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Behav Cogn Psychother. 2014 Sep;42(5):577-92. doi: 10.1017/S1352465813000428. Epub 2013 Jun 21.

Cognitive behavioral therapy and work outcomes: correlates of treatment engagement and full and partial success in schizophrenia.

Author information

1
Roudebush VA Medical Center, andIndiana University-Purdue University,Indianapolis,USA.
2
Roudebush VA Medical CenterandIndiana University School of Medicine,Indianapolis,USA.

Abstract

BACKGROUND:

Cognitive behavior therapy (CBT) has been found to be generally effective for persons with schizophrenia. Less is known however about those who will engage in this treatment, and among those who engage, who benefits more versus less from this intervention.

AIMS:

This study sought to identify factors associated with treatment engagement and response in persons with psychosis engaged in CBT focused on enhancing work function.

METHOD:

Participants were 50 adults with schizophrenia-spectrum disorders participating in a randomized control trial that offered both CBT and a protected employment position over 26 weeks. Survival analysis and discriminant analyses were used to analyze the data.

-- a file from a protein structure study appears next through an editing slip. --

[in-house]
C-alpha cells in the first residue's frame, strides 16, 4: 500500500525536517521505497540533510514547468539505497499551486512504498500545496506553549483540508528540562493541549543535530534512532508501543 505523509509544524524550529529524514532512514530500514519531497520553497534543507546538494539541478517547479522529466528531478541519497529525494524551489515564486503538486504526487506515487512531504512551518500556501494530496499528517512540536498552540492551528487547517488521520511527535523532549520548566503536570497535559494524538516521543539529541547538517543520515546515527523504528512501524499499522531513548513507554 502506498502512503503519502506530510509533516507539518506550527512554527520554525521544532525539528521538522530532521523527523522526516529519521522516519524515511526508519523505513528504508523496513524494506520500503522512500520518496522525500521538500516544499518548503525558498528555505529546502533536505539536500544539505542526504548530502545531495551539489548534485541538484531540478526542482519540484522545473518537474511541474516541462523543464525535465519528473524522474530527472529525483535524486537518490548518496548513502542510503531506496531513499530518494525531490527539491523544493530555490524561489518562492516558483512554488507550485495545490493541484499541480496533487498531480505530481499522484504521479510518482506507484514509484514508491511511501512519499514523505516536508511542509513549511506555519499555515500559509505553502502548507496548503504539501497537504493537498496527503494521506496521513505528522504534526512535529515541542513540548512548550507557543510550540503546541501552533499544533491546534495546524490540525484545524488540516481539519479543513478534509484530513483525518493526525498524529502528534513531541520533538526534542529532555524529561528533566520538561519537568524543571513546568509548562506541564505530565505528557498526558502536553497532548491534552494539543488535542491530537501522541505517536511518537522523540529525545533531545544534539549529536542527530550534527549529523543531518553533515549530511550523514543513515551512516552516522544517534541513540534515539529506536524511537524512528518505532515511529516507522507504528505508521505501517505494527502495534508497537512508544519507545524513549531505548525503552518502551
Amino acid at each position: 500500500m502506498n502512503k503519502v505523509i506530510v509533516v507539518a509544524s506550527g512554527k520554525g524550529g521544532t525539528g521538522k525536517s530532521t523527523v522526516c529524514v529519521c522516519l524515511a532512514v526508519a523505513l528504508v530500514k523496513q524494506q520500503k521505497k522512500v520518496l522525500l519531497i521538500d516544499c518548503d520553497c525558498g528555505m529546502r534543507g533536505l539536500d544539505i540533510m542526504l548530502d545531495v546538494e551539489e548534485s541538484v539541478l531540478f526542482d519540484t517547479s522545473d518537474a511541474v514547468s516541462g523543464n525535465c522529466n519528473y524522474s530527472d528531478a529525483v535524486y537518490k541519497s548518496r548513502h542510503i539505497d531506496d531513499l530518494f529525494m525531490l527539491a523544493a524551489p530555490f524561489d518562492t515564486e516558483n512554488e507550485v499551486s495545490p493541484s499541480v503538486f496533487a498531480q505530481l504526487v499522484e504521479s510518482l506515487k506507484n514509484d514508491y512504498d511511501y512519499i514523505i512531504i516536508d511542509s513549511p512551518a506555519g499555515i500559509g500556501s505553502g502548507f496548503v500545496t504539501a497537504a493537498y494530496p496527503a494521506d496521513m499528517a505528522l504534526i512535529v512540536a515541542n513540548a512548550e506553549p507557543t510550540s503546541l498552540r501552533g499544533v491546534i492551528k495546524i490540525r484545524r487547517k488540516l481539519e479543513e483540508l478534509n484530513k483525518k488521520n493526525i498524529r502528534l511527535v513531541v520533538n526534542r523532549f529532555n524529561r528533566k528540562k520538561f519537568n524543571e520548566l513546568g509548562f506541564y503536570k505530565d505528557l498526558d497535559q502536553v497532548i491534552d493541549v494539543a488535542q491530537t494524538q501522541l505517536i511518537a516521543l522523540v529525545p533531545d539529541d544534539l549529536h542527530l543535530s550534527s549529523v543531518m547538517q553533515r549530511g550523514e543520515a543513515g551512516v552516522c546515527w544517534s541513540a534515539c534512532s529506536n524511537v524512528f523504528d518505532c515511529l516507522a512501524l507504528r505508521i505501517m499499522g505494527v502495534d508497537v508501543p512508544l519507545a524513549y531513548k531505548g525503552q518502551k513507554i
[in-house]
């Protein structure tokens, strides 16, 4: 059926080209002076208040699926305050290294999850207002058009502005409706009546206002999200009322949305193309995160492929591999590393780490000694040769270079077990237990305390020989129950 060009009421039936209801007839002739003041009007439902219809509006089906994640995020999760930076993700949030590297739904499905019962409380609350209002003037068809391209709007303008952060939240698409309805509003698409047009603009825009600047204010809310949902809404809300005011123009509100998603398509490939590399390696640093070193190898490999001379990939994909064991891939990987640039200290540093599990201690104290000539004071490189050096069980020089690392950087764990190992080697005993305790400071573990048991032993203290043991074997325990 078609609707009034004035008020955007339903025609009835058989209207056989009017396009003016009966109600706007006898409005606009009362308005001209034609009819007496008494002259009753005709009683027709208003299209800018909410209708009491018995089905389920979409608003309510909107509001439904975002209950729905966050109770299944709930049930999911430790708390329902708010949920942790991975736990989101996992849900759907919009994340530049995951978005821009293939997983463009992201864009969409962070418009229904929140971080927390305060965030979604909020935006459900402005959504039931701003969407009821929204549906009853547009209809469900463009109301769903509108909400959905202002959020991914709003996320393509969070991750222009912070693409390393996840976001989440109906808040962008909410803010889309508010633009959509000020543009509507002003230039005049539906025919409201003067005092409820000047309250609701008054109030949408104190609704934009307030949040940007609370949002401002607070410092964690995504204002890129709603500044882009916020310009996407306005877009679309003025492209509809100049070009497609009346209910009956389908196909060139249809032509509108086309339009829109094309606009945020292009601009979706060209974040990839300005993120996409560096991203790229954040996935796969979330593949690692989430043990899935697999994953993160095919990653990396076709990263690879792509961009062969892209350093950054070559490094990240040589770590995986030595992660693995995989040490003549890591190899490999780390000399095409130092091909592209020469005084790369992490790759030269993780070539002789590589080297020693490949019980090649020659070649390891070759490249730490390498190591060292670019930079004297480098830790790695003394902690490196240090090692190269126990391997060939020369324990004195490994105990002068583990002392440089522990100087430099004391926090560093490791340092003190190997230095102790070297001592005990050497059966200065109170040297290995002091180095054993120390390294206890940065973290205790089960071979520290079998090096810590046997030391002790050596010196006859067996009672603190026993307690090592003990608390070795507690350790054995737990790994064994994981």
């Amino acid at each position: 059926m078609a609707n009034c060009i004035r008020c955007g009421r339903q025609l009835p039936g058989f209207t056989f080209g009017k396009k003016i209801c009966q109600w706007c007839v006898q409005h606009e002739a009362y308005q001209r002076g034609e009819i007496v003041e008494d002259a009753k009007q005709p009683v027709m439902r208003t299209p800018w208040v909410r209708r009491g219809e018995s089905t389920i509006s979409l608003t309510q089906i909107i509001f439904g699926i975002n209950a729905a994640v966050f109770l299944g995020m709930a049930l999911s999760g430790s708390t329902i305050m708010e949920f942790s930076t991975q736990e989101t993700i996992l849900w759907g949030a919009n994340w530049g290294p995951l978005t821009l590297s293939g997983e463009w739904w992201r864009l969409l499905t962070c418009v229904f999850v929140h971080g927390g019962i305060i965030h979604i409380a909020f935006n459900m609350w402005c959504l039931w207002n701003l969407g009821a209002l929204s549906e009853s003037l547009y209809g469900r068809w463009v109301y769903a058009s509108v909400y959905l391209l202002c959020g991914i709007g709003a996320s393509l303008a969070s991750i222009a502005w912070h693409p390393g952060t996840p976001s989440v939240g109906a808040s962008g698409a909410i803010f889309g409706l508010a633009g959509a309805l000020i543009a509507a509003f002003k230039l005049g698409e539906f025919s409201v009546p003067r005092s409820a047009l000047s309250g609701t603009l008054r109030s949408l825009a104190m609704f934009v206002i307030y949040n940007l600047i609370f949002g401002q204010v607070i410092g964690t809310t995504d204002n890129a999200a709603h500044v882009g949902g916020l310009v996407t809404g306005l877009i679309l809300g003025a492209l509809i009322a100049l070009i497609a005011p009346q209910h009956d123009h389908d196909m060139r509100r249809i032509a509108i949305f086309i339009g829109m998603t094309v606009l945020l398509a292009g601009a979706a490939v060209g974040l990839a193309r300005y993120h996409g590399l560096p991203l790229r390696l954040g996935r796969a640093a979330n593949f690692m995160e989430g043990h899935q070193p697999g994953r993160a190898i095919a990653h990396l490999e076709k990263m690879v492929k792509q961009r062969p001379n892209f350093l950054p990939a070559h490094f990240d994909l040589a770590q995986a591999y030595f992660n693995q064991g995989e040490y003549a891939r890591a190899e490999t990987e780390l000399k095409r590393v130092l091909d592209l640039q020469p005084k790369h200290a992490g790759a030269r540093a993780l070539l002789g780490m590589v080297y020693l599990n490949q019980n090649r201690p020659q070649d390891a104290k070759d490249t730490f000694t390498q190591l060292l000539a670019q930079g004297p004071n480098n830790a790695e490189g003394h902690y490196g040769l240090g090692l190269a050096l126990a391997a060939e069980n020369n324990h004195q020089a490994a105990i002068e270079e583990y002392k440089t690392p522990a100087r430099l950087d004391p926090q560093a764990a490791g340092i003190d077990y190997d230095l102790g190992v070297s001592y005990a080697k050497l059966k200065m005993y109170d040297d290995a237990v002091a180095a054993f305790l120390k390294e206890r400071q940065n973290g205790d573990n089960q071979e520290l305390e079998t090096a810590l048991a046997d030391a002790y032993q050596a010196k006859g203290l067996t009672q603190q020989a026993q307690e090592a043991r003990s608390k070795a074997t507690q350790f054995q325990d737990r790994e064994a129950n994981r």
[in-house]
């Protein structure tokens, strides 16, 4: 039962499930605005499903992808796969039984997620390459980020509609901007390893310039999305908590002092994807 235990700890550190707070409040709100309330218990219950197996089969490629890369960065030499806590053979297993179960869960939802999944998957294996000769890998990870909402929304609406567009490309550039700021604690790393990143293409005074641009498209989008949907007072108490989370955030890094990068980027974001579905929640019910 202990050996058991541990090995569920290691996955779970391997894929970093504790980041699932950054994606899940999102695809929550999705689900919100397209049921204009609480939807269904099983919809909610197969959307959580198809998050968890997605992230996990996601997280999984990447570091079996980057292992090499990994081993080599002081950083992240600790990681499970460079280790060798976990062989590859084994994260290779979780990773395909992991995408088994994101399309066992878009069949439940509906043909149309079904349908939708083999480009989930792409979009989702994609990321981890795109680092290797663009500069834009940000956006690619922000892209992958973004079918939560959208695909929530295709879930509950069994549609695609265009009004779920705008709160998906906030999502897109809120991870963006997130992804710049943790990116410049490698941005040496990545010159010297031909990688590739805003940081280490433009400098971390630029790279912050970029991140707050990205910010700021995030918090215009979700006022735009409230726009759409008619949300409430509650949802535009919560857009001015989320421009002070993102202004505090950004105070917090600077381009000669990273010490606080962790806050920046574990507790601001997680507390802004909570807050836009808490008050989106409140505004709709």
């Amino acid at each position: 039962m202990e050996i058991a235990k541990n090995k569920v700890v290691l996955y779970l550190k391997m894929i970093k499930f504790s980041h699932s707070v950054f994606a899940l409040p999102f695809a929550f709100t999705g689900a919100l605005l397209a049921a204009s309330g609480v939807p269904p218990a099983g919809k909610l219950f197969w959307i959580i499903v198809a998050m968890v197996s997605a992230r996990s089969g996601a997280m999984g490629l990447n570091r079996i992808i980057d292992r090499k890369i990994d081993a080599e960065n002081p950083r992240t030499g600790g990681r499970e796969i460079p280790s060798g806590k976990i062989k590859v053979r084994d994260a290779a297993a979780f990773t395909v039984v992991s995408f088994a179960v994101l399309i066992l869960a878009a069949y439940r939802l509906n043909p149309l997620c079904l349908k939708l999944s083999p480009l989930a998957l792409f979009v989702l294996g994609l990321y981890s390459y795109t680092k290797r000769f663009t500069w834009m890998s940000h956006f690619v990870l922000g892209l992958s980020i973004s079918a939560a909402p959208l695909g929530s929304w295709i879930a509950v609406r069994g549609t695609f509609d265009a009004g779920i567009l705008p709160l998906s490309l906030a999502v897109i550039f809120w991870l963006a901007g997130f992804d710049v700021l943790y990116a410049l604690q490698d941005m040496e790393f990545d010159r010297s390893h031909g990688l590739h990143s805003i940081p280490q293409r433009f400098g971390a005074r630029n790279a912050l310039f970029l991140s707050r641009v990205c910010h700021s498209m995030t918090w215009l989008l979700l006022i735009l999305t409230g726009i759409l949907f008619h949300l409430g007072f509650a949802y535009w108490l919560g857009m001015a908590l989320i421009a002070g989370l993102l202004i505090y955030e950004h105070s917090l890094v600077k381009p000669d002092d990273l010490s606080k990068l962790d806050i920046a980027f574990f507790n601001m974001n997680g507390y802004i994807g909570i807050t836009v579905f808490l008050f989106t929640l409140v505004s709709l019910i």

RESULTS:

RESULTS indicated that poor treatment engagement and engagement in work was associated with lower educational attainment, more severe baseline levels of negative symptoms, and lower baseline scores on the Arithmetic and Digit Symbol subscales of the WAIS-III. Amongst those participants who did engage, younger age and poorer working memory as assessed by the Arithmetic subscale predicted shorter initial job tenure. More severe levels of positive symptoms and lower self-esteem during the later stages of treatment were associated with worse employment outcomes across the study period.

CONCLUSIONS:

These findings evidence differential predictors of engagement and success and suggest that a subgroup of persons with schizophrenia engaged in CBT and a vocational placement are at risk for poor functional outcomes associated with psychological factors that evolve over time.

PMID:
23790120
DOI:
10.1017/S1352465813000428
[Indexed for MEDLINE]
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